CODA: Sian Heder’s Intimate Tale of a Deaf Community–Sundance Film Fest 2021 (Premiere)

Coda, director Sian Heder’s follow-up to her 2016 Sundance Fest feature Tallulah, is a well-intentioned, highly enjoyable, if also narratively conventional, serio-comedy about the deaf subculture.
Heder’s tale–a remake of Éric Lartigau‘s 2014 French film “La famille Bélier”–depicts a girl, about 17, who’s the only hearing person in a deaf family.  The movie centers on the tough choice she is facing between pursuing her passion for music and helping her parents’ business.


A still from CODA by Siân

A drama about a teenage girl who is the only hearing person in her family, CODA has sparked an intense bidding war after a rapturous debut at this year’s Sundance Film Fest.

The likable and talented British actress Emilia Jones plays Ruby Rossi, a Coda (acronym for a child of deaf parents), who helps her family fishing enterprise while struggling to stay ahead at high school.

Her mother (Oscar winner Marlee Matlin), father (Troy Kotsur), and brother (Daniel Durant) rely on her translations, which puts burden on her.  For example, she goes at length to make her parents understand an awkward medical diagnosis.

However, when Ruby joins the school choir, which fulfils her passion for singing, the experience excites her music teacher but irritates her family.

The working-class Gloucester, MA setting (the director grew up in Cambridge) helps to contextualize the otherwise familiar tale, lending it a more gritty and realistic tone.

The movie follows all the expected steps (and stops) on its way toward a c0ntrived happy ending of a school concert and an audition.

It may be a coincidence that CODA follows the release of another (and better) film about the deaf community, Sound of Metal, which boasts a towering performance from Riz Ahmed.

Earnest and old-fashioned, CODA was obviously made with a broad, crowd-pleasing intent, and at times the storytelling feels too comfortable and too safe for its own good, though its heart is always in the right place.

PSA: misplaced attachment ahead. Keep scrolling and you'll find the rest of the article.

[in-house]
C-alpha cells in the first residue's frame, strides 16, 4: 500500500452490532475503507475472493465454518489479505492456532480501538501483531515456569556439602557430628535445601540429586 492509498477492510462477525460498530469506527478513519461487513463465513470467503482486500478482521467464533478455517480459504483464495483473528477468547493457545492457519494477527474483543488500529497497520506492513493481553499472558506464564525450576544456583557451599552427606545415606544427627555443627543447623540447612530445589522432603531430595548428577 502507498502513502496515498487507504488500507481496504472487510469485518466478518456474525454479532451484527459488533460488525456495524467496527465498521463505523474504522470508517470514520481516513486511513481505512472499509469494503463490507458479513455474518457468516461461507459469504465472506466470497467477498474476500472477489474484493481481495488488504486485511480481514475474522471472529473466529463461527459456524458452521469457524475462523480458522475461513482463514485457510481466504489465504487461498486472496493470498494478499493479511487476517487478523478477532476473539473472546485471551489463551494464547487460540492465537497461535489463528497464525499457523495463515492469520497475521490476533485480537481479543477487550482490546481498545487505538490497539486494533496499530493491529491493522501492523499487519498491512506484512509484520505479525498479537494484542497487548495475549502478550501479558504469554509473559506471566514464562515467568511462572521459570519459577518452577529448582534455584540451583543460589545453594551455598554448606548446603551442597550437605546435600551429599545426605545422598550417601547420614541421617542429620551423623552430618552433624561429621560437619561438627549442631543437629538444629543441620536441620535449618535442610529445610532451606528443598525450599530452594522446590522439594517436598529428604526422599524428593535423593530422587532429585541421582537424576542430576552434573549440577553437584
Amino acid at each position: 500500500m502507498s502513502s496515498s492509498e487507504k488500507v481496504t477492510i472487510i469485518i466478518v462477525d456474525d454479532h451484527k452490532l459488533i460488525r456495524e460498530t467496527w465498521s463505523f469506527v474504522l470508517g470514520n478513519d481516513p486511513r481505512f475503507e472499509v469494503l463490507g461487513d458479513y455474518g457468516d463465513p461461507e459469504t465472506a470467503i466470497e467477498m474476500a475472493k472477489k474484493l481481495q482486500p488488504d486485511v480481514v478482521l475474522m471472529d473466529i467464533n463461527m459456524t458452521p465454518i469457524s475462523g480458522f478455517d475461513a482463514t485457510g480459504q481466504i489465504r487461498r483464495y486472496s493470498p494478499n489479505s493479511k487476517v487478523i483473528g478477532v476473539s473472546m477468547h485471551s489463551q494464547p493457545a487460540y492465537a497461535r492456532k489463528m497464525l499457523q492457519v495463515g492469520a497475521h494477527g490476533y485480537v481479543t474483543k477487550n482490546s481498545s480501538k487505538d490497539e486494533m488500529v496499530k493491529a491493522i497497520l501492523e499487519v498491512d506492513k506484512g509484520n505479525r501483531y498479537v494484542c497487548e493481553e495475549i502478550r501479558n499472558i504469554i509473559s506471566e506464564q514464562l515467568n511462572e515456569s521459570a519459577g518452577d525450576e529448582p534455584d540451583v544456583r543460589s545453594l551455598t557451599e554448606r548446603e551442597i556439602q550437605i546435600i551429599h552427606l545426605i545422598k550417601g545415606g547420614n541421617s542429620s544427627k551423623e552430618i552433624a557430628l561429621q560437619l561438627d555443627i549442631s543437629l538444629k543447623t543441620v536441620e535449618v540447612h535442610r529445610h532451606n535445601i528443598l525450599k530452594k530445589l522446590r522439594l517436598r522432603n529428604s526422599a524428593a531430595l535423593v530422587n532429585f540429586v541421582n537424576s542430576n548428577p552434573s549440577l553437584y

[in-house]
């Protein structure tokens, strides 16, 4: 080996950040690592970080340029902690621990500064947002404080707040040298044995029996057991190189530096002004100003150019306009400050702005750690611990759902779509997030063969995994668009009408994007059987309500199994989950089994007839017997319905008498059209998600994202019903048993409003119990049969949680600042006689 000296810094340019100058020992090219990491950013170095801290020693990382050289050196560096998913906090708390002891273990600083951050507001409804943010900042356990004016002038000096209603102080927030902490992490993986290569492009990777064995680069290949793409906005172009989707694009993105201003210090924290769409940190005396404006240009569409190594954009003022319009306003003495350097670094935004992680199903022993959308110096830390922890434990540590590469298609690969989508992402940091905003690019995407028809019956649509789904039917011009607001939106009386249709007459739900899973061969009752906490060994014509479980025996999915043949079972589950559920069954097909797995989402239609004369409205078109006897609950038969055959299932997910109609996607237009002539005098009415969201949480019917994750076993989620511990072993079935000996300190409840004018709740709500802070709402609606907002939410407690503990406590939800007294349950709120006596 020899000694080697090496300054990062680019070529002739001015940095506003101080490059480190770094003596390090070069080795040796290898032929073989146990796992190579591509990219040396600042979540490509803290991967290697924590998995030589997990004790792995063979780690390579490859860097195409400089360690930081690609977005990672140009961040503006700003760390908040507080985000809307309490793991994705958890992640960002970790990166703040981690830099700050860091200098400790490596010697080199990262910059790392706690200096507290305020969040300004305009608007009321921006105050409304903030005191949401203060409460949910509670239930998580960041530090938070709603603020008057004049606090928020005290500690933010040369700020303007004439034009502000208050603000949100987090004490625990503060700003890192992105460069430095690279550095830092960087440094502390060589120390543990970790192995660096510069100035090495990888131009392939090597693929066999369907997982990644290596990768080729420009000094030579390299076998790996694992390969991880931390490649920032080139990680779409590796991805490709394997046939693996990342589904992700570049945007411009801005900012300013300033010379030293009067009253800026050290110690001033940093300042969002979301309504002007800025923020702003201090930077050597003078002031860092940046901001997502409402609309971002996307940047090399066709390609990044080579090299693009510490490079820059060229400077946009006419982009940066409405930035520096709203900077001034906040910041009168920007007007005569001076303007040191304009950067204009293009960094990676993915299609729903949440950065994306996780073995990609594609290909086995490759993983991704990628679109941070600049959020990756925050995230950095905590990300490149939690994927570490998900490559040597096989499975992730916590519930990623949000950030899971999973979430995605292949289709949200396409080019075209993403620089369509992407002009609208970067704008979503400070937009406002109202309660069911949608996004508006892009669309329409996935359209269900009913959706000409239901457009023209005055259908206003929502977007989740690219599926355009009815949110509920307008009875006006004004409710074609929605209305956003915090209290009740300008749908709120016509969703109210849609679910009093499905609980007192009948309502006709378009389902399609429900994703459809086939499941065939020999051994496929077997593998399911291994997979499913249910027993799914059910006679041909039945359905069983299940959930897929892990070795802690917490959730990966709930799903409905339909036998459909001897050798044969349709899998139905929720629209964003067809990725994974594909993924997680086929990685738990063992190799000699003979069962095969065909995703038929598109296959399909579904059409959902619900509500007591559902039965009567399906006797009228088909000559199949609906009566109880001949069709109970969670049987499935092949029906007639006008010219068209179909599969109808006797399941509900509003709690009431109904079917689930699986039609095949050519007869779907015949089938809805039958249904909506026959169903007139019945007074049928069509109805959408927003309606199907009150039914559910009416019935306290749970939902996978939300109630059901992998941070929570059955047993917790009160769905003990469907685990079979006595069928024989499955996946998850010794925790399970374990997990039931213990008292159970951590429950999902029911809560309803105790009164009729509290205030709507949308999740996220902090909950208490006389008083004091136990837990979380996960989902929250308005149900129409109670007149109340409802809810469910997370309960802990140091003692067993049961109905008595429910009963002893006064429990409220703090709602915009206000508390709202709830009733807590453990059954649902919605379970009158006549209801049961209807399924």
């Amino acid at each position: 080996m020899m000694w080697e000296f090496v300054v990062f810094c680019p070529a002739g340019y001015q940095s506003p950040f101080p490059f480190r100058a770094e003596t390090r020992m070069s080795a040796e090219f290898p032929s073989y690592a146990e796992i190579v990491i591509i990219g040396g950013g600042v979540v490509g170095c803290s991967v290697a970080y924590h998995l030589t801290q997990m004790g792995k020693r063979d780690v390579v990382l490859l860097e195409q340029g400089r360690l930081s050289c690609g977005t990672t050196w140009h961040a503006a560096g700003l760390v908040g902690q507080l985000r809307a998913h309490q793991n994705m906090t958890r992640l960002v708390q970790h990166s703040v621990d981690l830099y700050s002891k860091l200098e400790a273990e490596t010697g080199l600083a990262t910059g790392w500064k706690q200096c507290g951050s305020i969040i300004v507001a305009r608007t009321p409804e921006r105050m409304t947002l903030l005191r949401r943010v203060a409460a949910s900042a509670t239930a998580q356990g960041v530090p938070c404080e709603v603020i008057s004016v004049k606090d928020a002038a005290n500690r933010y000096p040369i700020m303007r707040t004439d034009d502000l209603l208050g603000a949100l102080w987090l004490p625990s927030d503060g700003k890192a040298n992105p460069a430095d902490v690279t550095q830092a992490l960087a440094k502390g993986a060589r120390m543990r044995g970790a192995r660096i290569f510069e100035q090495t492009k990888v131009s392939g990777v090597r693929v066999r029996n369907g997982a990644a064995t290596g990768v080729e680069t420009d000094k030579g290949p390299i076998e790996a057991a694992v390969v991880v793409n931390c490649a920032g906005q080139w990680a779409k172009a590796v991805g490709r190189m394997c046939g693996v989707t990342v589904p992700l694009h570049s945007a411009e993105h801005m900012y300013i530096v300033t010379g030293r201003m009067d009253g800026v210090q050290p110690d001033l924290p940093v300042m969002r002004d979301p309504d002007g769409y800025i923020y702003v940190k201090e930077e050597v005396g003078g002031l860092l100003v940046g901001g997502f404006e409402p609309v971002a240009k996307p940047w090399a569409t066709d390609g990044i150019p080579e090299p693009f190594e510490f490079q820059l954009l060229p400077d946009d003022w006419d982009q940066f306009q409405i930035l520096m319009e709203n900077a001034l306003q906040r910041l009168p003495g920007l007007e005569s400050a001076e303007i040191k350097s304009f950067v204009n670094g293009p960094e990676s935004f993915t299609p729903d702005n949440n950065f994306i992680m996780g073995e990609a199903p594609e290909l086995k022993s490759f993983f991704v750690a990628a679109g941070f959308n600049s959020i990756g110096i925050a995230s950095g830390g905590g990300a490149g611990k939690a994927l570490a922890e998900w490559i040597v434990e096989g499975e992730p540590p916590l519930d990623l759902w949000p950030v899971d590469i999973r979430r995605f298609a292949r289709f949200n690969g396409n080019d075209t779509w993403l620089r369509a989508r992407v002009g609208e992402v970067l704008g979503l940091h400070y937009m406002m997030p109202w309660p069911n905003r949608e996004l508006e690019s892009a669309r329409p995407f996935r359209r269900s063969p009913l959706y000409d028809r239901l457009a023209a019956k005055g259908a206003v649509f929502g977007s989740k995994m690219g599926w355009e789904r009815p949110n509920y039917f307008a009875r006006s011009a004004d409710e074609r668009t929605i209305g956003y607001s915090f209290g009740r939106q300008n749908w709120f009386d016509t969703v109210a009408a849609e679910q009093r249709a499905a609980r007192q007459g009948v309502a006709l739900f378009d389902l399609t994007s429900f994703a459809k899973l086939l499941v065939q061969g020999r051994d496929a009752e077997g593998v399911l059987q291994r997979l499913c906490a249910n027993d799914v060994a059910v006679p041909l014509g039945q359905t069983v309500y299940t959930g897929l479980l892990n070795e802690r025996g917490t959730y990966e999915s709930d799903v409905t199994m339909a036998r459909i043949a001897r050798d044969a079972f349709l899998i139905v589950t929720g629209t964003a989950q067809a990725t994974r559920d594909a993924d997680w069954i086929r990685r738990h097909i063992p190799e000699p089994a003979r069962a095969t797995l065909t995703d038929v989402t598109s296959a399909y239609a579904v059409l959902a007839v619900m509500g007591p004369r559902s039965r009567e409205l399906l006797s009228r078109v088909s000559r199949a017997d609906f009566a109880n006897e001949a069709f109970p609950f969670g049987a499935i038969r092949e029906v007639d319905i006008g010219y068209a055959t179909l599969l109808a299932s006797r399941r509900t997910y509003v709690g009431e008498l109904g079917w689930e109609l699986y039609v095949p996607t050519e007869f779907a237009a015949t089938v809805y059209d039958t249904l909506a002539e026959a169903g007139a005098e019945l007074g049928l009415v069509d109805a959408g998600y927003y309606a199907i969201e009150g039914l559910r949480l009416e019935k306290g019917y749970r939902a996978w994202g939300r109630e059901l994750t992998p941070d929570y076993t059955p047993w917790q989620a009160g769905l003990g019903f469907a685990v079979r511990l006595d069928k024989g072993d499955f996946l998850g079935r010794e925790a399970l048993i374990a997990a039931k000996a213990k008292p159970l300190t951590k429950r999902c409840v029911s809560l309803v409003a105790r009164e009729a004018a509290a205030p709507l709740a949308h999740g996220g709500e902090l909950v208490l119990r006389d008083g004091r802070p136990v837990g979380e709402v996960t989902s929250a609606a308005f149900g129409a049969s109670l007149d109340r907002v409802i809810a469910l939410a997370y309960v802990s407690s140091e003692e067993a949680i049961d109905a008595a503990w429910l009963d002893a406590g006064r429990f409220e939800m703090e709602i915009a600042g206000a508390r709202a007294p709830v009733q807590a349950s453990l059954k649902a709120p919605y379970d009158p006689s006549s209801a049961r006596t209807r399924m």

Sparking a bidding war, the movie likely will get acquired this weekend–negotiations are ongoing with multiple parties expressing interest.


CODA - Sundance Film Festival - Publicity - H 2021
Courtesy of Sundance Film Festival

Born on June 23, 1977 in Cambridge, Massachusetts, Heder is a graduate of the Carnegie Mellon School of Drama.

Heder moved to Hollywood to become an actress and screenwriter while working for a nanny agency, an experience that inspired her first short film.

In 2005, the script for Mother was chosen to be awarded a fellowship for the American Film Institute’s DWW (Directing Workshop for Women). Mother won the Grand Jury Award for “Best Narrative Short” at the Florida Film Fest, and also received honors at the Cinéfondation Competition of the Cannes Fest.

In 2010 Heder won a Peabody Award, along with her fellow writers, for her work on the TV series, “Men of a Certain Age.”

In 2011 she wrote and directed a short comedy, Dog Eat Dog (A Short Tale) starring Zachary Quinto to raise awareness for pet adoption.

She wrote for the first three seasons of the Netflix original series Orange Is the New Black.

In 2015, Heder directed Tallulah, starring Ellen Page and Allison Janney, which premiered at Sundance and was acquired by Netflix for worldwide rights to stream.

Movie in Silent Language

Sian Heder recalls: “You make movies and you come together and you bond and then move on, but this — it did feel like we were a family.”

The Rossis operate a fishing business in Gloucester, Mass., and have relied on Ruby to communicate with the rest of the world. Marlee Maltin and Troy Kotsur play her working-class parents who can’t keep their hands off of each other, Jackie and Frank, respectively, and Daniel Durant plays her older brother Leo. Eugenio Derbez rounds out the cast as Mr. Villalobos, Ruby’s strict but warm choir teacher who encourages her to apply to the Berklee School of Music.

They were all so patient and I just fell in love with the language and with the actors; I’ve never felt so close to people ever in my life. It was such an incredible experience for me. I wouldn’t have been able to do it without them.”

Heder also learned ASL to understand the world she was diving into and to better communicate with Matlin, Kotsur and Durant.

While there were interpreters on set, Heder’s goal was to achieve “direct connection” with her actors. “We all kind of brainstormed after the first day, and I said, ‘Is it OK if I come up and I give you notes directly? My signing might be all over the place and terrible, but I’m going to do my best, and everybody was really game for that.

It was really helpful for us to forge that strong connection and trust between us, and we had wonderful interpreters who there to jump in and help, when we needed them.”


Sundance Film Festival (U.S. Dramatic Competition)
Production companies: Vendome Pictures, Pathé Films, Picture Perfect Federation
Cast: Emilia Jones, Troy Kotsur, Marlee Matlin, Daniel Durant, Eugenio Derbez, Ferdia Walsh-Peelo, Amy Forsyth
Writer-director: Sian Heder
Producers: Philippe Rousselet, Fabrice Gianfermi, Patrick Wachsberger
Executive producer: Sarah Borch-Jacobson
Director of photography: Paula Huidobro
Production designer: Diane Lederman
Costume designer: Brenda Abbandandolo
Editor: Geraud Brisson
Composer: Marius De Vries
Casting: Deborah Aquila, Tricia Wood, Lisa Zagoria
Sales: ICM Partners, CAA

Running time: 111 minutes